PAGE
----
The project consists of four main views:

  • Log In: A Login screen with user and password text fields. There’s a “Sign Up” button to go to the Sign Up view to create a new user.
  • Sign Up: In this view, the user introduces the username and password to create a new account with the backend service.
  • Wall: This is the main screen of the app. Here the user can see all of the other users uploaded images, the creation date and the comment associated with them.
  • Upload: In this view, a user can upload their own images to the wall and (optionally) add a comment.

Each view has its own UIViewController in the storyboard, but you’ll notice that the Wall view has two representations. That’s because you’re going to see two ways to implement this view with Parse.

Preparing Parse Posthaste

The first step — quite naturally — is to configure your project to work with Parse!

Download the Parse iOS SDK from here:

After downloading it, unzip it and drag the three frameworks below to the frameworks folder of your project. When prompted, check “Copy items…” and “Create groups…”. The default action is to add these frameworks to the target “ParseTutorial”, which is what you want.

  • Parse.framework: This is the main framework with all of Parse’s backend functionalities.
  • Bolts.framework: This framework is a collection of low-level libraries used for making various tasks easier and quicker.
  • ParseUI.framework: This frameworks includes some very handy UI elements that interact directly with Parse objects. You’ll use this framework to build your images wall.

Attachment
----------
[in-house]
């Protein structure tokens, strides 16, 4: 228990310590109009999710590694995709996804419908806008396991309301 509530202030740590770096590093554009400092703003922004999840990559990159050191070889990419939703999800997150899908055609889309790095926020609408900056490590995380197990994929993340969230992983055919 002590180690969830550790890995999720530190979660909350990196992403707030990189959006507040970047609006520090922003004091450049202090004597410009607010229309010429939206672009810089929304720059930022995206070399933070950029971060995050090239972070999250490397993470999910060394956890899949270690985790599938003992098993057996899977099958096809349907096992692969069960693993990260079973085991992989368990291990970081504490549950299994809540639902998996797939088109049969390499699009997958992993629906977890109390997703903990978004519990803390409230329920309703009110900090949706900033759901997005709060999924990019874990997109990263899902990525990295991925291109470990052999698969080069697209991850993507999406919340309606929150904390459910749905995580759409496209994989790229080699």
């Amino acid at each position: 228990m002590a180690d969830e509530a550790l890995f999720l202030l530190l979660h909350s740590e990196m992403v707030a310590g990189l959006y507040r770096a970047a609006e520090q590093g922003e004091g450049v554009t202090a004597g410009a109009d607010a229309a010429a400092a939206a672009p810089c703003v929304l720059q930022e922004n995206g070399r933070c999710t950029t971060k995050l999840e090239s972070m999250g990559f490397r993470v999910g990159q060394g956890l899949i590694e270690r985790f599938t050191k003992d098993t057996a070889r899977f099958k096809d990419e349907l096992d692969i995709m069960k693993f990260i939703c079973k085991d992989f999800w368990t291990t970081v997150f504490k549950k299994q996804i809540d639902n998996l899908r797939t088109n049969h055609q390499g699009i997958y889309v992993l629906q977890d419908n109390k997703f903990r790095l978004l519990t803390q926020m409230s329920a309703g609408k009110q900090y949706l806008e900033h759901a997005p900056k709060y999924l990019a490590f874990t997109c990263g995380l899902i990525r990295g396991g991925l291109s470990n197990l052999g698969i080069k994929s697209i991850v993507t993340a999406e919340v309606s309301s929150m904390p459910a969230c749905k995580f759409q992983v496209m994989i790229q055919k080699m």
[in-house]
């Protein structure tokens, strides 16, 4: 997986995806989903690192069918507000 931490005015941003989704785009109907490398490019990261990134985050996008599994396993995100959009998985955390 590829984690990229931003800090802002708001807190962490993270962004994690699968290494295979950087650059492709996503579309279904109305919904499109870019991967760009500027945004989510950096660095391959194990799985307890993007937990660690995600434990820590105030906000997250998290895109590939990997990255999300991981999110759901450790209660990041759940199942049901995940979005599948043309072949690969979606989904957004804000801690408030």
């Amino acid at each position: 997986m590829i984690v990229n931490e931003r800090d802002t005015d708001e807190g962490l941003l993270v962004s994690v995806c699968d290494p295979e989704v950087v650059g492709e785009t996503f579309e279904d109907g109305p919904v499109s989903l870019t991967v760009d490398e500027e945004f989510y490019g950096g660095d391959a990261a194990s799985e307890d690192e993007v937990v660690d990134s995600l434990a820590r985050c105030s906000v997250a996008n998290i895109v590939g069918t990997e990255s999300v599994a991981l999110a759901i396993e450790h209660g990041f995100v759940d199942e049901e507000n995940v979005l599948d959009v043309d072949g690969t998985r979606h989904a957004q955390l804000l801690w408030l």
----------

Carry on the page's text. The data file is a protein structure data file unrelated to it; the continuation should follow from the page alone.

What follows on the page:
Note: When adding Parse to your existing apps, you’ll also need to add some of Parse’s framework dependencies such as CoreGraphics and SystemConfiguration. The starter project has these set up for you already, but you can see the full set of instructions on the Parse Quick Start Guide.

The Parse SDK is written in Objective-C, while you’ll write the app itself in Swift. To use Parse’s Obj-C SDK code in your Swift application, you need an Objective-C Bridging Header file.
The easiest way to create a bridging header file is to add an arbitrary Objective-C file to your project and let Xcode create the bridging header for you.

Go to File\New\File… and select the iOS\Source\Objective-C file template. Name the file whatever you like — you’ll delete this file in a moment — then save it. When you save the file, Xcode offers to create an Objective-C bridging header file for you like so:


Click Yes and Xcode will create the bridging header file and add it to your project. Delete the original Objective-C file as you no longer need it.

Open the newly created ParseTutorial-Bridging-Header.h and add the following lines of code to the bottom of the file:

#import <Parse/Parse.h>
#import <ParseUI/ParseUI.h>
#import <Bolts/Bolts.h>

This will make these three frameworks available to your swift code.

Next, you’ll need the API keys for the tutorial app you created on the Parse web site. Go to your app’s Settings on the Parse Dashboard (1), select Keys (02) from the left pane menu, and make a note of the application ID and Client Key (03):


Next, open AppDelegate.swift and locate application(_:didFinishLaunchingWithOptions:). Add the following code at the beginning of the method:

Parse.setApplicationId("--AppID Goes Here--", clientKey: "--ClientKey Goes Here--")

You should put your actual IDs inside the two strings, of course. :]

Build and run! Check that everything compiles and runs without error. If so, then it means that your app registered and connected properly with the Parse backend. You are ready to work with the service!

The next logical step is to create some sample objects! :]